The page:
Adonis Diaries

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Ireland and Lebanon: Same Immigration cycles?

The Irish are back to their traditional immigration frenzies.

In the last two decades, Irish never considered that immigration will be another option:  Investment of multinational financial institutions were flooding this island and the illusion of an economic boom distracted governments into diversifying Ireland’s economy.

Now the Irish have no excuses laying it on “The British” for buying immigration tickets, or for totally neglecting Ireland during the horrible potato’s famine in the 19th century.

Parents who raised families are now packing to start a new life in greener pastures, mostly in the US, anywhere else is fine too.

Ireland governments invested in infrastructures that supported financial transactions and modern airports, but not in industries or agriculture.  The game of quick wealth illusion is over:  The Irish are facing the fact that there are no opportunities in their homeland to sustain their addictive former life-style.

The US will be glad to re-welcome the Irish who have skills in financial transactions and programming.

The Irish started immigrating to the US by the 19th century, during the “potatoes famine” as England had adopted policies of subjugating the Irish through their stomachs.

The Lebanese have been immigrating since the turn of the 20th century.  The Lebanese had excellent reasons and excuses to immigrate to greener pastures.  International wars, civil wars, famine (locust), lack of opportunities, the void of any national identity, living in archaic political and economic systems were always there to give reasonable nudges to turn the Lebanese outside their ever-changing borders.

The Lebanese first moved to Egypt and initiated a cultural and literary renaissance that put Egypt on the map for decades to come.  The Lebanese ventured to the Americas:  Their destination was the US but captains of ships dropped them in central America, south America and on Africa’s shores, telling them: You arrived.  The captains of ships were interested in turnover. The Lebanese immigrants survived and flourished wherever they were dropped.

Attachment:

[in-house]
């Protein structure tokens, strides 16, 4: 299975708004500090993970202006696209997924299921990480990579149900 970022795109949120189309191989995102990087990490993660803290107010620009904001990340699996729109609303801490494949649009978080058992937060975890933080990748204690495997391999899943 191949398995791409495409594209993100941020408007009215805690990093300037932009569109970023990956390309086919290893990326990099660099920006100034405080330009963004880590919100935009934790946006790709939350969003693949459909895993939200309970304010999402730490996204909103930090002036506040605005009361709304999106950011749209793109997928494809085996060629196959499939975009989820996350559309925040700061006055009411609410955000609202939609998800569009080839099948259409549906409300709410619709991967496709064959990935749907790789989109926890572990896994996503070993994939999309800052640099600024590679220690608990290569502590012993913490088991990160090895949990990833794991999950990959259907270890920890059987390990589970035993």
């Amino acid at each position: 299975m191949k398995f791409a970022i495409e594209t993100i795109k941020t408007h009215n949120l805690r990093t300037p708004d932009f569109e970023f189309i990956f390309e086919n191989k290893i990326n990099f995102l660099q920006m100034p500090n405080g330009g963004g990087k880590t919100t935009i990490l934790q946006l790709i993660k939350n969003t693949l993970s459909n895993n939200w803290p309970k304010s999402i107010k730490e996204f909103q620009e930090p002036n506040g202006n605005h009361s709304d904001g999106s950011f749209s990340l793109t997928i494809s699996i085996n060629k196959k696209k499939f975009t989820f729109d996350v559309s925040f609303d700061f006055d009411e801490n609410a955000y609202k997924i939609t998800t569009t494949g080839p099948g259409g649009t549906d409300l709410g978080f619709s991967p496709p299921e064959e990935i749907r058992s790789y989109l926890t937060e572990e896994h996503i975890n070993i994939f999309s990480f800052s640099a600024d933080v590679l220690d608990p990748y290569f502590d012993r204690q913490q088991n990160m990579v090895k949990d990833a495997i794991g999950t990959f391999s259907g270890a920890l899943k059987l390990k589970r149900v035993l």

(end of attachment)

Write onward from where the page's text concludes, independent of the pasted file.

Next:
A few people would like to compare Ireland with Lebanon in its cyclical immigration episodes. 

There is a huge difference:  Lebanon had no England as immediate neighbor to learn and appreciate progress, development, and democratic reforms.  Lebanon had no England to experience uninterrupted 5 centuries of stability and progress.

Lebanon was smack in the archaic Ottoman Empire of a Calif/monarchy political and religious system for over 5 centuries.

Currently Lebanon is bordered by its racist arch-enemy Israel, constantly seeking to destabilize Lebanon, and the developing State of Syria intent on securing its moot flank in Lebanon.

Ireland and Lebanon relied on import and mercantile economy while waiting for financial support from the immigrants.

Both countries didn’t dare diversify their economies in industry and agriculture on the ground that they are tiny States and not capable of competing with far vaster and powerful States.

Both tiny countries, though Ireland is far vaster than Lebanon,  staunchly adopted the economic/political ideology that they are practically irrelevant countries to investing in heavy industries and self-satisfying their population with agricultural products.